The Transplant Nephrology Fellowship: Current and Future Challenges

Milagros Samaniego

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For more than 20 years, the Membership and Professional Standards Committee of the Organ Procurement Transplant Network (OPTN) and the United Network for Organ Sharing (UNOS) have defined the training requirements for UNOS-certified transplant physicians.

Transplant physicians would be certified to function as medical directors of kidney transplant programs if they met the following requirements: training in the pre-, peri-, and posttransplant care of 35 kidney and kidney-pancreas recipients and in the evaluation and follow-up of living kidney donors; observation of at least three multiple organ procurements and kidney transplant procedures; and management of at least three deceased donor candidates.

During the pre-accreditation era of kidney transplant training, nephrology fellows interested in transplantation initiated their careers in transplant immunology laboratories and later developed into clinical and basic scientists. These individuals became medical directors of transplant programs through the “grandfather clause.”

In 1998, the American Society of Nephrology (ASN) and the American Society of Transplantation (AST) joined efforts to standardize training in transplant nephrology to meet the OPTN/UNOS certification requirements. The societies crafted a comprehensive academic curriculum designed for board-eligible/certified nephrologists, in which the trainee would receive ample exposure to inpatient and outpatient transplant management. In addition, the AST instituted the Accreditation Committee, which, in concert with the ASN Fellowship Directors Committee, would ensure compliance with training requirements and pursue updating of the curriculum as needed.

Since 1998, 49 AST/ASN-accredited transplant nephrology fellowships—47 adult and two pediatric programs—have been established in the United States and four in Canada. These programs are not regulated or accredited by the American Board of Internal Medicine (ABIM)/Accreditation Council for Graduate Medical Education (ACGME).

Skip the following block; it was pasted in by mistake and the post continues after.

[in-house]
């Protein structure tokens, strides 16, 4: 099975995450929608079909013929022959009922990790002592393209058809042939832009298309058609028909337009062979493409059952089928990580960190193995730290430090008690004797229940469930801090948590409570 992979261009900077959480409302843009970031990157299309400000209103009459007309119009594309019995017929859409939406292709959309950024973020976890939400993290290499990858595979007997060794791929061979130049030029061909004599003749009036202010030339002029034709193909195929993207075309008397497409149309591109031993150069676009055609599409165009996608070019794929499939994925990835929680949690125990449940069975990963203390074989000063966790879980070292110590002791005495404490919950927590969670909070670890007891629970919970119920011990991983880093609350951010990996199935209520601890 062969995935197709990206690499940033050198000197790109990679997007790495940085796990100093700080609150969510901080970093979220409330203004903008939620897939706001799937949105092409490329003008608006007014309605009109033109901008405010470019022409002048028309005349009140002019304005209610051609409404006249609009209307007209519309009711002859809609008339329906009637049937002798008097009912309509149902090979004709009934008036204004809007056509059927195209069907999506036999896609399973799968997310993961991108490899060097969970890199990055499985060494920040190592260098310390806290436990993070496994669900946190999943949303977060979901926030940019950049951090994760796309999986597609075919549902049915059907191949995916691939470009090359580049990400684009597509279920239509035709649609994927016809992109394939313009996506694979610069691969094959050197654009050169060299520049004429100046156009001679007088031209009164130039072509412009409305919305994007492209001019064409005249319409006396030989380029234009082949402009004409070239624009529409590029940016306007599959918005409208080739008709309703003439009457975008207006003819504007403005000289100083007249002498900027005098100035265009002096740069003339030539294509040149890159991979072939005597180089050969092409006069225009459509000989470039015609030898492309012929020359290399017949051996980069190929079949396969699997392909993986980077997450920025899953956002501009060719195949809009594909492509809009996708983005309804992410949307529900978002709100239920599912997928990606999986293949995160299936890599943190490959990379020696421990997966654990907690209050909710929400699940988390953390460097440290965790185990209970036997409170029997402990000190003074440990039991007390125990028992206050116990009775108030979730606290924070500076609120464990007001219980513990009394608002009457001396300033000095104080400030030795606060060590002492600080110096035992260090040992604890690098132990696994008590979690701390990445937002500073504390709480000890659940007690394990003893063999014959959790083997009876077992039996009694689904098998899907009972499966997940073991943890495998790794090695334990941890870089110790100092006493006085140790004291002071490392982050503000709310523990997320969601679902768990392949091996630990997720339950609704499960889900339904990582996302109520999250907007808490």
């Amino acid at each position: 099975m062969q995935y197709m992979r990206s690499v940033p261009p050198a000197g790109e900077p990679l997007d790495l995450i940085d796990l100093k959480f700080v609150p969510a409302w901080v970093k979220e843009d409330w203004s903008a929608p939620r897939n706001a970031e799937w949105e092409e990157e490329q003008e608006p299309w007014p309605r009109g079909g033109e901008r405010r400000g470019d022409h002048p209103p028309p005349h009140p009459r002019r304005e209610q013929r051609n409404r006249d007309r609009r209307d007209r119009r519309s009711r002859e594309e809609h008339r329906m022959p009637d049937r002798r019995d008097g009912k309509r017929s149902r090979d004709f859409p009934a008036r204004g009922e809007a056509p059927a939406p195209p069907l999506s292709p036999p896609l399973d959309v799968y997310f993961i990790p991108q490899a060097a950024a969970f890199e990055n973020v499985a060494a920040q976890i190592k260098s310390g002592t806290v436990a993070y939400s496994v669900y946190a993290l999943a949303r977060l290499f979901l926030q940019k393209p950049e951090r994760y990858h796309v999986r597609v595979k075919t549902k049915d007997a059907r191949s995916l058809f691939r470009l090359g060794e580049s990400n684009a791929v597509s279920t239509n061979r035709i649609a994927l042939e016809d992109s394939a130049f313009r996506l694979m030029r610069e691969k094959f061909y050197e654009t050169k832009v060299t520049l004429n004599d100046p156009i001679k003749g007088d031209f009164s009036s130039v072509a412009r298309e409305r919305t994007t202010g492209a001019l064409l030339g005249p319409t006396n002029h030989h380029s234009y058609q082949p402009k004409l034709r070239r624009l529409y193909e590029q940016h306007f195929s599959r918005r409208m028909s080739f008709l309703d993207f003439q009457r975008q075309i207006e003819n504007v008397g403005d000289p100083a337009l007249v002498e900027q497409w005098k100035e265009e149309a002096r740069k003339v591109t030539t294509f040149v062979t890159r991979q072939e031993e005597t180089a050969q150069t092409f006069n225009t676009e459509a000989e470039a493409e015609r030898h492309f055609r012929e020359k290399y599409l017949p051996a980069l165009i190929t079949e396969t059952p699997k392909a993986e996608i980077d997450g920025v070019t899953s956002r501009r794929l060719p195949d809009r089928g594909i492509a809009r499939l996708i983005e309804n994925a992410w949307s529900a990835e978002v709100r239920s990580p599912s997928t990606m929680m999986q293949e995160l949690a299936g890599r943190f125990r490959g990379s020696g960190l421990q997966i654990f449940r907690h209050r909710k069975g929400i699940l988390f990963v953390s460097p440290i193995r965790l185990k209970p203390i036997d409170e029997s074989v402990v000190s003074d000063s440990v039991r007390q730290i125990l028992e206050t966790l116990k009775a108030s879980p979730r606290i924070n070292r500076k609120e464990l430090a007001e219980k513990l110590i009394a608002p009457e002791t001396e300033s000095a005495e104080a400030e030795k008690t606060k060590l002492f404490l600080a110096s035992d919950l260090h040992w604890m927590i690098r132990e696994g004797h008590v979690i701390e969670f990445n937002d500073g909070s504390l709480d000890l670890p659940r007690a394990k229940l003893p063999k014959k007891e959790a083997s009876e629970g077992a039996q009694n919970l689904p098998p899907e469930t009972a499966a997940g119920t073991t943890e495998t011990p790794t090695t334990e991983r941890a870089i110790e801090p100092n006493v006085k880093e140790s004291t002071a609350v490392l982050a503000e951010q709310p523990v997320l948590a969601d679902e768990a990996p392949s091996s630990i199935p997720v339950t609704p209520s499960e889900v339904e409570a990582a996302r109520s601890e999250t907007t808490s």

Obstacles to increasing the number of transplant trainees

Funding of fellowship positions is one of the most important obstacles to increasing the number of transplant trainees. In a survey by the AST Accreditation Committee in which 60 percent of program directors participated, 70 percent of trainees were hired as fellows and 30 percent were hired as non-tenured clinical faculty.

The salary source varied from program to program, with the majority of fellows supported by hospital budgets (30 percent) and the rest by departmental, divisional, practice association, and industry-sponsored funds.

Furthermore, the need for trainees to spend a full six months in clinical service precludes most sources of research fellowship support. Not surprisingly, not all fellowship programs have been able to support fellows every year, and as many as one-third of transplant nephrology programs have lacked fellows or had only one fellow over any given period of years.

Fellows who have made the commitment to perform several years of transplant-related research have not had a direct mechanism to obtain transplant certification during their fellowship.

A shortage in the number of trainees is a concern because it will lead to limited manpower to care for the growing number of kidney transplant recipients. Such a shortage will likely have a negative impact because the future leaders of clinical transplantation are likely to emerge from this group of trainees.

Changes afoot in requirements for transplant fellowship programs